By Trey Copeland
Lincolnshire, IL – -(Ammoland.com)- So it’s spring time and you are ready to travel across the country in your RV. If you’re a fan of target shooting and hunting like I am, then you will most likely have at least one firearm with you at all times.
But do you know the rules and regulations on traveling with a firearm in your RV?
Transporting a gun across state lines in the United States is normally not an issue. As long as you follow the laws stated in the Gun Control Act of 1968, which is enforced by the National Bureau of Alcohol, Tobacco, Firearms and Explosives, then you should be fine.
Federal law permits “peaceable journey” transport of firearms across state lines. Any individual (except convicted felons, persons under indictment for felonies, mental defectives or incompetents, illegal users of controlled drugs, illegal aliens, veterans dishonorably discharged, those who have renounced their U.S. citizenship, fugitives from justice, persons convicted of a misdemeanor crime of domestic violence, and persons subject to domestic violence restraining orders) may transport a firearm from one location to another as long as the individual is allowed to do so. No federal permit is required to travel with a firearm in your vehicle. Basically, if the gun is unloaded and in a locked container, you can’t get in trouble for having it ride along with you, but it is highly recommended to store the firearm in the trunk.
But what about when traveling in your RV where you have no trunk to lock your firearm?
The good news is transporting firearms across state lines in your RV is the same as any other automobile. The gun should be unloaded and stored in the back of the RV in a locked compartment. It should never be in the glove compartment or center console. The key to transporting a firearm is that it should never be where you or someone else can easily reach and it must be unloaded. Most outdoor retailers such as Camping World carry gun cases and racks for transporting guns.
Now, these rules are mostly applying to RVers who do not have their concealed carry license. If you are federally licensed to carry a concealed weapon, then you may carry your firearm within reach of you. If you are seeking to carry a concealed weapon across state lines, it is advisable to check what the law says for each individual state. You can see a list of available state laws here – http://www.nraila.org/gun-laws.aspx.
State and local gun transport laws vary from place to place and it is your responsibility as the gun owner to research the laws before you embark on your trip.
For example, New York law says if you are traveling across the state and can legally possess the firearm where you started and where you are going you can transport it legally with no issues, but if you stop in NY and spend the night at a campground or hotel, you are in violation of NY law and can be arrested if found with a firearm.
So what about campgrounds? What are the laws pertaining to firearms on the premise? First, you should have contacted the campground before hand to find out the gun laws. Every campground, whether public or private, is different and laws could vary from campground to campground. For example, Kentucky law does not prohibit the owners of private premises from excluding persons carrying firearms. Failure to vacate private premises when asked to do so could result in a criminal trespass charge. Simply, if the campground does not allow firearms, you should turn around and find another place to stay.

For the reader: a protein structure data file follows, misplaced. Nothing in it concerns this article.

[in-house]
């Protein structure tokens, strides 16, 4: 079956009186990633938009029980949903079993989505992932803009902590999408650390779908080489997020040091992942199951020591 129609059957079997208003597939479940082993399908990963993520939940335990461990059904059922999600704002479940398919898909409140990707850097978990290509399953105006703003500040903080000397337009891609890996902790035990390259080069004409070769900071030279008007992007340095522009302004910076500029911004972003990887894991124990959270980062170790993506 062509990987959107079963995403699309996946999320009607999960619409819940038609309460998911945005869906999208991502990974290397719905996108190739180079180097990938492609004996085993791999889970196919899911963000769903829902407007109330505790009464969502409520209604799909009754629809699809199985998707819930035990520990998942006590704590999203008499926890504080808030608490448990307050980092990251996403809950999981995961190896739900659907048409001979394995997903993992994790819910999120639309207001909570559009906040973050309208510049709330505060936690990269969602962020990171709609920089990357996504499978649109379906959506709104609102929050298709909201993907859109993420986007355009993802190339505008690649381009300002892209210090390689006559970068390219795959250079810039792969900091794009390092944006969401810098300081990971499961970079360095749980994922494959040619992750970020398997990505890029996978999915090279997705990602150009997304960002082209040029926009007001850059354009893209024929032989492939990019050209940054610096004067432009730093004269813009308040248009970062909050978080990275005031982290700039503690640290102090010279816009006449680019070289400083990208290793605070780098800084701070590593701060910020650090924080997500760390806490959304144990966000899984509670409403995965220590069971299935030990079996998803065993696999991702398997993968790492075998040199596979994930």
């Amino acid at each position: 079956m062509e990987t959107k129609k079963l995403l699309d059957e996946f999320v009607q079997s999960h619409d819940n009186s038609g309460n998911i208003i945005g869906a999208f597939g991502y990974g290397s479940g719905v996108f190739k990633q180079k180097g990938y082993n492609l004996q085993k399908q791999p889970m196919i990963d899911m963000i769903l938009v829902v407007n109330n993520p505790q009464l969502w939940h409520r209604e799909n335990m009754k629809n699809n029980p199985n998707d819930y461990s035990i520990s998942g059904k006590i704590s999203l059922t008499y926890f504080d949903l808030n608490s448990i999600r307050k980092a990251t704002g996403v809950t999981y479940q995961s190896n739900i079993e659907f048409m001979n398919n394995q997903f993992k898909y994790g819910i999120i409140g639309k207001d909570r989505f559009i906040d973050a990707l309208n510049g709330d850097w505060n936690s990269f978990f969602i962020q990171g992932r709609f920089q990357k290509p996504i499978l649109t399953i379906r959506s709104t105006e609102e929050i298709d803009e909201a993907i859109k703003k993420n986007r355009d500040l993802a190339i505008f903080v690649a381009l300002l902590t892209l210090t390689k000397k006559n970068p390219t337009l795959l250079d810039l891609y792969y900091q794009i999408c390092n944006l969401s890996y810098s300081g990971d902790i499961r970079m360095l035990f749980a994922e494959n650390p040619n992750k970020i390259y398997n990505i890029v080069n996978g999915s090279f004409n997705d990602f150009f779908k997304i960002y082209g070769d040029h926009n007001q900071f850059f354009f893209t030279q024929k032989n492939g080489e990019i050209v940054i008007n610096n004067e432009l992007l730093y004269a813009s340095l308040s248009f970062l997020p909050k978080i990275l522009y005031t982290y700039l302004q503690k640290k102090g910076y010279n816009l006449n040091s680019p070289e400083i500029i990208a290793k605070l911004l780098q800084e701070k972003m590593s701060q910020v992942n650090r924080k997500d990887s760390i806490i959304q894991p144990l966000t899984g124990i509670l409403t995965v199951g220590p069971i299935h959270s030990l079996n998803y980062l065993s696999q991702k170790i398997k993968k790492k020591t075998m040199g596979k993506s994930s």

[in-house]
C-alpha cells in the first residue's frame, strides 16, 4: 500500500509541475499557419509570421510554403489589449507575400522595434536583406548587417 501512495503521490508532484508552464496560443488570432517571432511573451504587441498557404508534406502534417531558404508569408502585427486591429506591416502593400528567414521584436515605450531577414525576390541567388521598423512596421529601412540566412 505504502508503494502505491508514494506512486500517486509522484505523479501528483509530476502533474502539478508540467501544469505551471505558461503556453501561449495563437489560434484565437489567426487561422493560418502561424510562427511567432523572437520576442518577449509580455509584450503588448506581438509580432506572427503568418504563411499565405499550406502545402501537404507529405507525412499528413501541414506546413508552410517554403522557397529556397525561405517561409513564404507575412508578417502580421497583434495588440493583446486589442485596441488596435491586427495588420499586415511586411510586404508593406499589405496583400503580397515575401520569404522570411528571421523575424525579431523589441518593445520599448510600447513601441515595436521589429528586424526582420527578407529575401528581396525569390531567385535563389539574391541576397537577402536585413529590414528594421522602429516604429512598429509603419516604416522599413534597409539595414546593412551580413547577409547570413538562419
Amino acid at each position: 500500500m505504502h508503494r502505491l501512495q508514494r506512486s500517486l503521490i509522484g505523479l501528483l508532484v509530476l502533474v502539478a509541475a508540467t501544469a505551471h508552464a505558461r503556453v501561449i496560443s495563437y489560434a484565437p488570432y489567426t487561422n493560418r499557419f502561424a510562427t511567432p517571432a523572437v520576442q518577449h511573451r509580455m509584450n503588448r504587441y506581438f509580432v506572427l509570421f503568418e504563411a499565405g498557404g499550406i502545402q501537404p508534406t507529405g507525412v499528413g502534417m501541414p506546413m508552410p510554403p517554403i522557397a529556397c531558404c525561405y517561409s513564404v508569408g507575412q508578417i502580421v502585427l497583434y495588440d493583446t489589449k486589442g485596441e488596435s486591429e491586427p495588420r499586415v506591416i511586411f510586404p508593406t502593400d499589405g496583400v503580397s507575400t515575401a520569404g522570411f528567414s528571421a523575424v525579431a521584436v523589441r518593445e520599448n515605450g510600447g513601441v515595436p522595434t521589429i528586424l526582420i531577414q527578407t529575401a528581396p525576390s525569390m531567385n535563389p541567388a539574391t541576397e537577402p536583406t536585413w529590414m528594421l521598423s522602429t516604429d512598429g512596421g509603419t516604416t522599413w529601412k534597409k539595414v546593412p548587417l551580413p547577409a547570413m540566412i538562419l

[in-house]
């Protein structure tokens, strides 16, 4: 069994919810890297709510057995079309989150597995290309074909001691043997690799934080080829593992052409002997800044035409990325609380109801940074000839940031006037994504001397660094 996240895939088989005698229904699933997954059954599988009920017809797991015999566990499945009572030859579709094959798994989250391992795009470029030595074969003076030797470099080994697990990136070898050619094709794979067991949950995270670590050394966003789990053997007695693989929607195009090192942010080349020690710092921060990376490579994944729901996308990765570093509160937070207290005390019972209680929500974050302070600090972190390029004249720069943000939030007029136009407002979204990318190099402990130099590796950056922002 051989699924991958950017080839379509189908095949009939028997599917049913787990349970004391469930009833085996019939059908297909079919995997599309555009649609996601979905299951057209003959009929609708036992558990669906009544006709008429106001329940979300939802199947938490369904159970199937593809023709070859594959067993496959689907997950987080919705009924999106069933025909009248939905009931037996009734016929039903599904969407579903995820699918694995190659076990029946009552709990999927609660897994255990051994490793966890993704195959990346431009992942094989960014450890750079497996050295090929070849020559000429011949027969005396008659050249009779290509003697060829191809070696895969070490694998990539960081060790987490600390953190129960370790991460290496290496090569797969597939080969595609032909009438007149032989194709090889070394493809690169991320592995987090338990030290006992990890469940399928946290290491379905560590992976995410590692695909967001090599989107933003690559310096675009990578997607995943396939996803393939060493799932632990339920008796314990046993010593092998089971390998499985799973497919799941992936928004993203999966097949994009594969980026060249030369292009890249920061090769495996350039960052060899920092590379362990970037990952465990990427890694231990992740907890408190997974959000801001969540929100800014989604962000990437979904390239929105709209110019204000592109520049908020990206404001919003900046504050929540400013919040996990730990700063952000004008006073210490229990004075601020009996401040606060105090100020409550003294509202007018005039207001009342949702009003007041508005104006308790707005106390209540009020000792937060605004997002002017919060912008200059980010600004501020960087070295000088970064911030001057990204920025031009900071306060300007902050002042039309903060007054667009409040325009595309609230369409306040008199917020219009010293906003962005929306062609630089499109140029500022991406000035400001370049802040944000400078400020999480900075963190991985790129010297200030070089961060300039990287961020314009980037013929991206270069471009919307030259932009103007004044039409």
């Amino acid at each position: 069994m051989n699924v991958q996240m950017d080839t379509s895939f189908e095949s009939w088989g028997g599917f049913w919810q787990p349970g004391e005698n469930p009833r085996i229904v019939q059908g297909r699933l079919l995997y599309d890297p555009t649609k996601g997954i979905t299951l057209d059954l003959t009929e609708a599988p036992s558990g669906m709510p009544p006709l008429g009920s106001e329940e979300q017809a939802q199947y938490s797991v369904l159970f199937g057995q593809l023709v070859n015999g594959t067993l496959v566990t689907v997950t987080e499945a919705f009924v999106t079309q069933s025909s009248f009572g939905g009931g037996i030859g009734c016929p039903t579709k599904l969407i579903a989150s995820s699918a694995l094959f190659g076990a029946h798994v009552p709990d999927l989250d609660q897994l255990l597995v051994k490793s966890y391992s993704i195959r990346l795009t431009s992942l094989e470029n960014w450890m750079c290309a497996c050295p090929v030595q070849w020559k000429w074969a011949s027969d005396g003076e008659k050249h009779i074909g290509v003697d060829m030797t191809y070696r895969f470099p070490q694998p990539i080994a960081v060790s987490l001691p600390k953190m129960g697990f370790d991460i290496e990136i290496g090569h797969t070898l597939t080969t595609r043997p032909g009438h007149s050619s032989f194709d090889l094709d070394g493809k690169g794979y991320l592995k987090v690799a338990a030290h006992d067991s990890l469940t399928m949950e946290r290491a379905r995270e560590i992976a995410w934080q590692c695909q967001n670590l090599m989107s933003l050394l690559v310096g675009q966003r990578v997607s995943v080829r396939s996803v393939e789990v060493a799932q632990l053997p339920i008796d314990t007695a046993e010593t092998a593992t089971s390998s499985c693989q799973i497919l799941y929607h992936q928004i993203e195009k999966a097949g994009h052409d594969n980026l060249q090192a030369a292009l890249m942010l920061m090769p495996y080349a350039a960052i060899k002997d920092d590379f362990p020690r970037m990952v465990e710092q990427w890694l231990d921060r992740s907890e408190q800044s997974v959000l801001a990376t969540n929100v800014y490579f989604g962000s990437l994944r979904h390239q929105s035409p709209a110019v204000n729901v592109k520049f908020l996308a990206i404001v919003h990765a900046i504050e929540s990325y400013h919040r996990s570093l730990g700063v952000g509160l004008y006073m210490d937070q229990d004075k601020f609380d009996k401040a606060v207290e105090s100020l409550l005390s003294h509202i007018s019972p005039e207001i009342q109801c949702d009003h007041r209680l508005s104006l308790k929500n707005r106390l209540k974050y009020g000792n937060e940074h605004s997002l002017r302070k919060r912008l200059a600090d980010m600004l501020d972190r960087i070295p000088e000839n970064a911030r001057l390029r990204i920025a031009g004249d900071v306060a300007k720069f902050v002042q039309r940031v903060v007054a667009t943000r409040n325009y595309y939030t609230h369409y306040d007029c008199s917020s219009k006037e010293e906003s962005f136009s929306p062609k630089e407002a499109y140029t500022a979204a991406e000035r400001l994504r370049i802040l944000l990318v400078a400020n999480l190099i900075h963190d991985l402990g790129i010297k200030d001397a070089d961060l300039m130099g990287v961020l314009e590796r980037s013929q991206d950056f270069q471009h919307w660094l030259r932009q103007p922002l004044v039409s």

Like myself, I do a lot of boondocking. Boondocking is the free way to camp. Larger retail stores like Wal-Mart allow RVers to use their parking lots for overnight parking, in fact, most stores encourage it. It’s recommended to call ahead or go in to talk with the manager to make sure they are ok with you parking overnight. Also, Wal-Mart allows customers to bring handguns on the premises if legally permitted.
Transporting a firearm under the provisions of the Gun Control Act is not complicated as long as you follow the gun transport laws. But, do not ignore local and state laws. It would be unwise to take your gun from its secured location unless you know for sure that in the area you are visiting you will not be in violation of any local or state laws.
Here are some more resources for further reading on Travel with Guns:
- State-by-State Handgun Laws – website with detailed information of interest to travelers
- The Traveler’s Guide to the Firearm Laws of the Fifty States – handy printed guide for purchase that you can stow in your vehicle
- Which States Honor Your CCW License? – list showing which states honor your CCW license
- Gun Laws By State : Great reference book. If you own firearms or plan to and want to know you’re following the law of each state but don’t want to spend weeks trying to figure it out, this book is for you. A great resource to have with you when you travel.
- BATFE’s State Laws and Published Ordinances – Firearms, 2010-2011 – nitty gritty details of state laws, not for the feint of heart
About Camping World:
Camping World has been your RV accessories expert since 1966. Today, more than ever, you can count on Camping World as your one-stop solution for all your RV needs. Visit: www.campingworld.com